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Schouborg, Gary (2009).

"Boundaries: Review of the movie, Doubt.

Explores the dialectic between intimacy and personal boundaries."

http://www.imdb.com/title/tt0918927/reviews?start=120

 

 

 

Boundaries: Review of the movie, Doubt

Explores the dialectic between intimacy and personal boundaries.

 

Gary Schouborg

 

Had my wife Nini not attached the leash to the ring through my nose and dragged me to see it, I would never have chosen to go to the movie Doubt. The reason was that I fearedit was the same old tired discussion of priest pedophiles. Some reviewers have seen Doubt as a whodunit polemic against moral intolerance. Though that may be the creators' intent, the film itself is richer and subtler than that. Itís a brilliant exploration of the role of doubt and conviction in the dialectic between intimacy and personal boundaries.

 

If you haven't seen the movie and don't want to know about two major surprises in the plot, read no further. I can't make my point without revealing them.

 

Father Flynn (Philip Seymour Hoffman) is the progressive priest for whom kindness takes priority over belief and rules. Sister Aloysius Beauvier (Meryl Streep in a quirky tour de force) is the conservative nun for whom conviction and rules govern. Sister James (Amy Adams) is the innocent every-person who isn't sure which of the two philosophies to follow, condemning neither and open to what each may have to offer. Donald Miller (Joseph Foster) is the first and lone black student in a Catholic high school of Irish and Italian children. Miller's mother (Viola Davis in a stunningly artless performance) defends him against his father, who physically abuses him for being gay, the students, who could lash out against him at any moment, and Sister Aloysius, who would sacrifice him on the altar of her moral and prosecutorial convictions.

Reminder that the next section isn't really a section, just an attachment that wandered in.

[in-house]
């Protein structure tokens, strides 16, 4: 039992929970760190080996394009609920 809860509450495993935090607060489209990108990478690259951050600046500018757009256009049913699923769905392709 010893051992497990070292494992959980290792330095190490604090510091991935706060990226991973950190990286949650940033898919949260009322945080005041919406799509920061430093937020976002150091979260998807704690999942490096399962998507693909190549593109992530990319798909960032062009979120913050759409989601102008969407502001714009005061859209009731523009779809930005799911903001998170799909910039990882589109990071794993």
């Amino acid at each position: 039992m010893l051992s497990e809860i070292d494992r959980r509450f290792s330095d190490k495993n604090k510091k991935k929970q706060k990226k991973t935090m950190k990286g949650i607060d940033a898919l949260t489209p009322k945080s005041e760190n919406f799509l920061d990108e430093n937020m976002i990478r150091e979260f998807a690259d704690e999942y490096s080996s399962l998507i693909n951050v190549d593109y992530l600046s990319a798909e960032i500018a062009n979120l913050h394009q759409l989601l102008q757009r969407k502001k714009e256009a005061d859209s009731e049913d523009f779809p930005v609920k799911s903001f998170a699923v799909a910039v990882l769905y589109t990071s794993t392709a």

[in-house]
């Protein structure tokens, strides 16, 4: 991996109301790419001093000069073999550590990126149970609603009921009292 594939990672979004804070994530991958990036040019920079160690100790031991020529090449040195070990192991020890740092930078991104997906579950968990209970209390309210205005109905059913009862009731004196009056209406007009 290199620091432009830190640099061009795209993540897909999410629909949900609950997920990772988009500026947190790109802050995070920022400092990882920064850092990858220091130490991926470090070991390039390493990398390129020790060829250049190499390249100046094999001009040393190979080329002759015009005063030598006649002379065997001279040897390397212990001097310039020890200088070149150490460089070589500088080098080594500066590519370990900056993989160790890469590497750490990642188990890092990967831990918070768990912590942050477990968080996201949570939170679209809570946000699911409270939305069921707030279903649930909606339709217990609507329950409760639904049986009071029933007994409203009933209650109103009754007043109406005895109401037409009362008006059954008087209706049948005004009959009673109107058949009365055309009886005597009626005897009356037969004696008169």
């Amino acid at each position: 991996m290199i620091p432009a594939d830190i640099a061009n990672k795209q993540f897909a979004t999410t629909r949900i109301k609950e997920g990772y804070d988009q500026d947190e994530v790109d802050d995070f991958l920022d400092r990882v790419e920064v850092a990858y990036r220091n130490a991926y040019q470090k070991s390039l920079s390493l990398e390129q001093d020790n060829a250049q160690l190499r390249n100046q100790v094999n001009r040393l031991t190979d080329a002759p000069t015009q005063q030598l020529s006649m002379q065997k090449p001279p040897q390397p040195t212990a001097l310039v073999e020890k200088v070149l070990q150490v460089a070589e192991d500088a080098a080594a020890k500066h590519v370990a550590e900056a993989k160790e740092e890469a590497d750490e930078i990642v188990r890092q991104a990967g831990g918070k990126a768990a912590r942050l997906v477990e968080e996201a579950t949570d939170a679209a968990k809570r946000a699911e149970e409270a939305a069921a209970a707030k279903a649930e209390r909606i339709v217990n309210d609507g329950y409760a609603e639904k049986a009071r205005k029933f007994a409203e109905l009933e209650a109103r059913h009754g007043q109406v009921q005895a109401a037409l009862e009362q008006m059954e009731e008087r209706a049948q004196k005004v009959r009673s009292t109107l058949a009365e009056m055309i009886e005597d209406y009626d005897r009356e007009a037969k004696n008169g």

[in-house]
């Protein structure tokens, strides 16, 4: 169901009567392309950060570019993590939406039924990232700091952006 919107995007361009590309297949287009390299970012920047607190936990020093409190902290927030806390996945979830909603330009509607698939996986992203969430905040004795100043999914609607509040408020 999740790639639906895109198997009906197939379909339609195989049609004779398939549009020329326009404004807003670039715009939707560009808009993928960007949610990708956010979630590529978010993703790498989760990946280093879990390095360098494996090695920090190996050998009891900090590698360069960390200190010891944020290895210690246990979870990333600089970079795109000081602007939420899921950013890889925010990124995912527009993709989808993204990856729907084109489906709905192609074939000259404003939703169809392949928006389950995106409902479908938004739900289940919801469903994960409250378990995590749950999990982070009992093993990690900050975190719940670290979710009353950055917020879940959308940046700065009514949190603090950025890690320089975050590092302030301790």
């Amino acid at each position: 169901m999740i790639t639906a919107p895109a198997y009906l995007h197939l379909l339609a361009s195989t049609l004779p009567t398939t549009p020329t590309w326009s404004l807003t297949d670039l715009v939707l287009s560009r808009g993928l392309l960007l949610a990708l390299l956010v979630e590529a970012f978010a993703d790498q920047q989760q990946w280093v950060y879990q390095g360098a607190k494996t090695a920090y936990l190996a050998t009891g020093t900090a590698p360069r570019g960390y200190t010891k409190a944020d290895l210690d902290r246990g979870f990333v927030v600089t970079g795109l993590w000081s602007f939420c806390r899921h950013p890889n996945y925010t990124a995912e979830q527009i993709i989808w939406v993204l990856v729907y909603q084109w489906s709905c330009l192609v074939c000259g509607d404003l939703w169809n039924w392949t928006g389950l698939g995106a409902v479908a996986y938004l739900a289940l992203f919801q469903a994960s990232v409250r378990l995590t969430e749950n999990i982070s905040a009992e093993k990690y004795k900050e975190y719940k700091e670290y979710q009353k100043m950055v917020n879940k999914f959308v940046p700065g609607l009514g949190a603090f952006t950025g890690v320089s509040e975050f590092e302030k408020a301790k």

Father Flynn's warm kindness and Sister Aloysius's cold intolerance are their most obvious traits. Yet there is also a troubling softness to Father Flynn, one that raises doubt whether he is wholly kind or also indulging a need for approval that blinds him to what is truly good for the youngsters in his care. In contrast, Sister Aloysius is truly kind to those whose need is obvious: the older, failing sisters in her community. She is also shrewd and practical, aware that the students' welfare often requires tough love, though she maniacally over-does the toughness.

 

The interaction among these five personalities drives not only a compelling whodunit and polemic against intolerance, but at a deeper level, an interplay between intimacy and personal boundaries. Five scenes are particularly revealing.

 

The first is Sister Aloysiusís care to follow the rule that she and any priest not be in her office alone. The rule unnecessarily distances her from Father Flynn. But it also prevents both parties from being open to unfounded suspicions. After all, had Father Flynn and Donald always had a witness to their meetings, there would be no suspicion, even from Sister Aloysius, that their encounters were sexual.